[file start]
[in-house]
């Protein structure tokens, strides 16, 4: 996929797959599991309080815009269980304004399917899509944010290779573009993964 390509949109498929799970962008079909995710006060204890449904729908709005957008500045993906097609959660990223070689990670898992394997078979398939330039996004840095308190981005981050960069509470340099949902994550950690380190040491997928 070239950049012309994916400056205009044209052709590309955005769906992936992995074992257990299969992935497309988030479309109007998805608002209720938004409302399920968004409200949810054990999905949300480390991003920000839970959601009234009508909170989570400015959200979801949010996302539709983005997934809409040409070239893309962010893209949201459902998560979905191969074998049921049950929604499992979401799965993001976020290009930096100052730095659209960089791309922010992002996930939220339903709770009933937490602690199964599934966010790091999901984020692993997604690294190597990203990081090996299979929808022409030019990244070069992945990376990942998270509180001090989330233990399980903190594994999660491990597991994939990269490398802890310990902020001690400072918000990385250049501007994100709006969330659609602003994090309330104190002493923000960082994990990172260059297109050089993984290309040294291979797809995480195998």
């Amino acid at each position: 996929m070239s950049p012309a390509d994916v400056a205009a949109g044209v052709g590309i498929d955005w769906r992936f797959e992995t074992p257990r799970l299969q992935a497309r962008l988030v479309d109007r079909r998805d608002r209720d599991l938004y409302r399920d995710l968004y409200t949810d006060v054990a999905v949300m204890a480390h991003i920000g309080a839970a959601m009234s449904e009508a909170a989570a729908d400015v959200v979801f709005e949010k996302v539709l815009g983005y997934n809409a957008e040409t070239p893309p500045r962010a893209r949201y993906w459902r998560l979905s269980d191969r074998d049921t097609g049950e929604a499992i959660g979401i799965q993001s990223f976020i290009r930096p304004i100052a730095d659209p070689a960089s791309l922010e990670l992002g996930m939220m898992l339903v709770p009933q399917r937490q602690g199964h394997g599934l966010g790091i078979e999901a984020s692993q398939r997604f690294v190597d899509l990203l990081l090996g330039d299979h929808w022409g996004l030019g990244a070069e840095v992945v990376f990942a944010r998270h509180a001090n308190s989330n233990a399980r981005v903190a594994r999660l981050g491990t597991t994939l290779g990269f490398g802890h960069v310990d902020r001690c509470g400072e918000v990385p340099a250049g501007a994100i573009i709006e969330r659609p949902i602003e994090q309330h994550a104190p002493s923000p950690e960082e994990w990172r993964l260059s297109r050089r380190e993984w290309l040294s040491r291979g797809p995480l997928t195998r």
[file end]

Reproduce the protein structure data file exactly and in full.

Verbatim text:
[in-house]
């Protein structure tokens, strides 16, 4: 996929797959599991309080815009269980304004399917899509944010290779573009993964 390509949109498929799970962008079909995710006060204890449904729908709005957008500045993906097609959660990223070689990670898992394997078979398939330039996004840095308190981005981050960069509470340099949902994550950690380190040491997928 070239950049012309994916400056205009044209052709590309955005769906992936992995074992257990299969992935497309988030479309109007998805608002209720938004409302399920968004409200949810054990999905949300480390991003920000839970959601009234009508909170989570400015959200979801949010996302539709983005997934809409040409070239893309962010893209949201459902998560979905191969074998049921049950929604499992979401799965993001976020290009930096100052730095659209960089791309922010992002996930939220339903709770009933937490602690199964599934966010790091999901984020692993997604690294190597990203990081090996299979929808022409030019990244070069992945990376990942998270509180001090989330233990399980903190594994999660491990597991994939990269490398802890310990902020001690400072918000990385250049501007994100709006969330659609602003994090309330104190002493923000960082994990990172260059297109050089993984290309040294291979797809995480195998």
């Amino acid at each position: 996929m070239s950049p012309a390509d994916v400056a205009a949109g044209v052709g590309i498929d955005w769906r992936f797959e992995t074992p257990r799970l299969q992935a497309r962008l988030v479309d109007r079909r998805d608002r209720d599991l938004y409302r399920d995710l968004y409200t949810d006060v054990a999905v949300m204890a480390h991003i920000g309080a839970a959601m009234s449904e009508a909170a989570a729908d400015v959200v979801f709005e949010k996302v539709l815009g983005y997934n809409a957008e040409t070239p893309p500045r962010a893209r949201y993906w459902r998560l979905s269980d191969r074998d049921t097609g049950e929604a499992i959660g979401i799965q993001s990223f976020i290009r930096p304004i100052a730095d659209p070689a960089s791309l922010e990670l992002g996930m939220m898992l339903v709770p009933q399917r937490q602690g199964h394997g599934l966010g790091i078979e999901a984020s692993q398939r997604f690294v190597d899509l990203l990081l090996g330039d299979h929808w022409g996004l030019g990244a070069e840095v992945v990376f990942a944010r998270h509180a001090n308190s989330n233990a399980r981005v903190a594994r999660l981050g491990t597991t994939l290779g990269f490398g802890h960069v310990d902020r001690c509470g400072e918000v990385p340099a250049g501007a994100i573009i709006e969330r659609p949902i602003e994090q309330h994550a104190p002493s923000p950690e960082e994990w990172r993964l260059s297109r050089r380190e993984w290309l040294s040491r291979g797809p995480l997928t195998r």